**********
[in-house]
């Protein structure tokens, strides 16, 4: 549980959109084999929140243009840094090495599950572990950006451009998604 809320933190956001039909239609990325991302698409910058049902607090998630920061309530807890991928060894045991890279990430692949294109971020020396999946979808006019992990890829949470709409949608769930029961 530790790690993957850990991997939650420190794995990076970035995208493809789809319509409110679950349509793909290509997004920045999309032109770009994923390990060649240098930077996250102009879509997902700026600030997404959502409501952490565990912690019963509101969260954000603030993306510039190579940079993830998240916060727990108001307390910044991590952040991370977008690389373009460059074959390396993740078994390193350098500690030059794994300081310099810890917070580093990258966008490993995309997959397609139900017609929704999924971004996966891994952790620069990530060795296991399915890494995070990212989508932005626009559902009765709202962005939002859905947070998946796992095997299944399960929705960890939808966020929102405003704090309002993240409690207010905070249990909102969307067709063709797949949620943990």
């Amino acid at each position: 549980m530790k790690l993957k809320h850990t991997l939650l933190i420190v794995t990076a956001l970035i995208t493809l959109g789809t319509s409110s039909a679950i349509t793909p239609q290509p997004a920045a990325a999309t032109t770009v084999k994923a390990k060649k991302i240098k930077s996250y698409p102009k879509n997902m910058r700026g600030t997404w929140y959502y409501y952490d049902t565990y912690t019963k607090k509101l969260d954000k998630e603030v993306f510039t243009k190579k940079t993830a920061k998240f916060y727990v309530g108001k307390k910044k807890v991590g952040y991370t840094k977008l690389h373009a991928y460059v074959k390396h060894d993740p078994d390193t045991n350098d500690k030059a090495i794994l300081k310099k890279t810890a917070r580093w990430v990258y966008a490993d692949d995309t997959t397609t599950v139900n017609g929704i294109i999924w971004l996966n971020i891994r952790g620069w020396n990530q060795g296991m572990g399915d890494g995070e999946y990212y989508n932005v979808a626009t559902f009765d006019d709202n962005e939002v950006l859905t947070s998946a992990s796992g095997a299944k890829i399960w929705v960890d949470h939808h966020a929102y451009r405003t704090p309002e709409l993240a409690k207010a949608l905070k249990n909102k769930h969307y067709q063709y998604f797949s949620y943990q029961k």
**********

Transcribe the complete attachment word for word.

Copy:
[in-house]
């Protein structure tokens, strides 16, 4: 549980959109084999929140243009840094090495599950572990950006451009998604 809320933190956001039909239609990325991302698409910058049902607090998630920061309530807890991928060894045991890279990430692949294109971020020396999946979808006019992990890829949470709409949608769930029961 530790790690993957850990991997939650420190794995990076970035995208493809789809319509409110679950349509793909290509997004920045999309032109770009994923390990060649240098930077996250102009879509997902700026600030997404959502409501952490565990912690019963509101969260954000603030993306510039190579940079993830998240916060727990108001307390910044991590952040991370977008690389373009460059074959390396993740078994390193350098500690030059794994300081310099810890917070580093990258966008490993995309997959397609139900017609929704999924971004996966891994952790620069990530060795296991399915890494995070990212989508932005626009559902009765709202962005939002859905947070998946796992095997299944399960929705960890939808966020929102405003704090309002993240409690207010905070249990909102969307067709063709797949949620943990």
């Amino acid at each position: 549980m530790k790690l993957k809320h850990t991997l939650l933190i420190v794995t990076a956001l970035i995208t493809l959109g789809t319509s409110s039909a679950i349509t793909p239609q290509p997004a920045a990325a999309t032109t770009v084999k994923a390990k060649k991302i240098k930077s996250y698409p102009k879509n997902m910058r700026g600030t997404w929140y959502y409501y952490d049902t565990y912690t019963k607090k509101l969260d954000k998630e603030v993306f510039t243009k190579k940079t993830a920061k998240f916060y727990v309530g108001k307390k910044k807890v991590g952040y991370t840094k977008l690389h373009a991928y460059v074959k390396h060894d993740p078994d390193t045991n350098d500690k030059a090495i794994l300081k310099k890279t810890a917070r580093w990430v990258y966008a490993d692949d995309t997959t397609t599950v139900n017609g929704i294109i999924w971004l996966n971020i891994r952790g620069w020396n990530q060795g296991m572990g399915d890494g995070e999946y990212y989508n932005v979808a626009t559902f009765d006019d709202n962005e939002v950006l859905t947070s998946a992990s796992g095997a299944k890829i399960w929705v960890d949470h939808h966020a929102y451009r405003t704090p309002e709409l993240a409690k207010a949608l905070k249990n909102k769930h969307y067709q063709y998604f797949s949620y943990q029961k």